After four patient years of extensive research, sand cat kittens have finally been caught on camera for the very first time.


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The kittens, aged between six to eight weeks old, were spotted by a big cat organisation called Panthera, who spent around an hour taking images of the kittens before radio-collaring an adult female believed to be their mother. The team, headed by biologists Grégory Breton and Dr Alexander Sliwa, noticed the kittens as they drove back to camp in the Moroccan Sahara in April this year. Spotting three pairs of eyes glowing in the darkness, the researchers couldn’t believe their luck when they realised what they’d found.

“Finding these kittens was astonishing,” said Breton, managing director of Panthera France. “We believe this was the first time researchers ever documented wild sand cat kittens in their African range.”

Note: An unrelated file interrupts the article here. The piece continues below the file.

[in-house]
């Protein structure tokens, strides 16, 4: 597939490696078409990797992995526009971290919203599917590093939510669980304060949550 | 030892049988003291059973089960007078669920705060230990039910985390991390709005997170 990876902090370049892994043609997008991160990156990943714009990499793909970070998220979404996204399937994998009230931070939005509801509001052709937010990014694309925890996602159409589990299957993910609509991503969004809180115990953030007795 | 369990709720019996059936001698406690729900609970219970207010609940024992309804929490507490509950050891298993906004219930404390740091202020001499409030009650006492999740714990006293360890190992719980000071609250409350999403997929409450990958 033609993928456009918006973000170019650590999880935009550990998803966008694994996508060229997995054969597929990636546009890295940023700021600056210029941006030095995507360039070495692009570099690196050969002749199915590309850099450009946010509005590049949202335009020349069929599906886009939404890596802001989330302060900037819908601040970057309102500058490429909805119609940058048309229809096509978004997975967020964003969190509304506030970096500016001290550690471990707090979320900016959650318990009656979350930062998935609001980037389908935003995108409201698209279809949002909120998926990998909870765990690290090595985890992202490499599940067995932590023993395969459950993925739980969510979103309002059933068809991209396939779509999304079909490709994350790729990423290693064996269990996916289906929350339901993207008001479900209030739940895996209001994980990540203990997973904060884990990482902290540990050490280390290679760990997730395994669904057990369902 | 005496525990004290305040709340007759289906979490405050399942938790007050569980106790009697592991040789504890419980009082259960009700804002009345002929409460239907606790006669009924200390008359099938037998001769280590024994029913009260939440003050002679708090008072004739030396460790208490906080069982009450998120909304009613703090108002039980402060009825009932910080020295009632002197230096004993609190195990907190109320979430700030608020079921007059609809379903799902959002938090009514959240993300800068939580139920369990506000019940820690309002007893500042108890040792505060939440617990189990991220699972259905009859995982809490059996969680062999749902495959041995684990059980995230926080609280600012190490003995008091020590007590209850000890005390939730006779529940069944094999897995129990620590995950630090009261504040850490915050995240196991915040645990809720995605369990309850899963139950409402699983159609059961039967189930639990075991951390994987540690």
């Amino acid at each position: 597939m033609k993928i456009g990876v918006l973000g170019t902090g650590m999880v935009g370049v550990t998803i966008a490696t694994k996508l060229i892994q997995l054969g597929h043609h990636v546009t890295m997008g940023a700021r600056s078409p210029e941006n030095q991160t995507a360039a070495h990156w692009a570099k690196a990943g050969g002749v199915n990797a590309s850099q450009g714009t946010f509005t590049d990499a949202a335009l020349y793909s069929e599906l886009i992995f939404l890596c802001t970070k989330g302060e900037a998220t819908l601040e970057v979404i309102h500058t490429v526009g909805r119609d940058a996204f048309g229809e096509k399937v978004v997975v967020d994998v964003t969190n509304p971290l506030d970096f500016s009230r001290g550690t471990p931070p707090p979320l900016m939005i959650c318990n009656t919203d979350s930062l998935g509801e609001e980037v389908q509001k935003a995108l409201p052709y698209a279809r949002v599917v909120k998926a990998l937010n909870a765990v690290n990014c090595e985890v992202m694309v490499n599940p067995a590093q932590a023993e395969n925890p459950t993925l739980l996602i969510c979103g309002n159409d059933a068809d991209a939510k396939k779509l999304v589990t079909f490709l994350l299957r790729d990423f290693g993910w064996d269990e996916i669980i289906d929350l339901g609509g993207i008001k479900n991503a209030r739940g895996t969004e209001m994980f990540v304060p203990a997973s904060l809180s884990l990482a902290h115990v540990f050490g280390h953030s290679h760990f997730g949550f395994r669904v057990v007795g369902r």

Sand cats are the only species of cat that lives exclusively in the desert. They can be found in North Africa, The Middle East, and Central Asia, but as the research team discovered, actually locating them is incredibly difficult due to their extraordinary ability to evade detection. Their sand-colored coats makes them hard to spot, and their furry paws mean they don’t leave any footprints in the sand. They only travel under cover of darkness and they always clear up after themselves, so the fact that the team were able to capture the amazing footage below is nothing short of remarkable. Scroll down to see for yourself. And no, before you ask, you cannot keep them as pets.

More info: Panthera


Image credits: Grégory Breton

Image credits: Grégory Breton

Image credits: Grégory Breton

 

Image credits: Grégory Breton

Image credits: Grégory Breton

 

Image credits: Grégory Breton

Image credits: Grégory Breton

Image credits: Grégory Breton

Image credits: Grégory Breton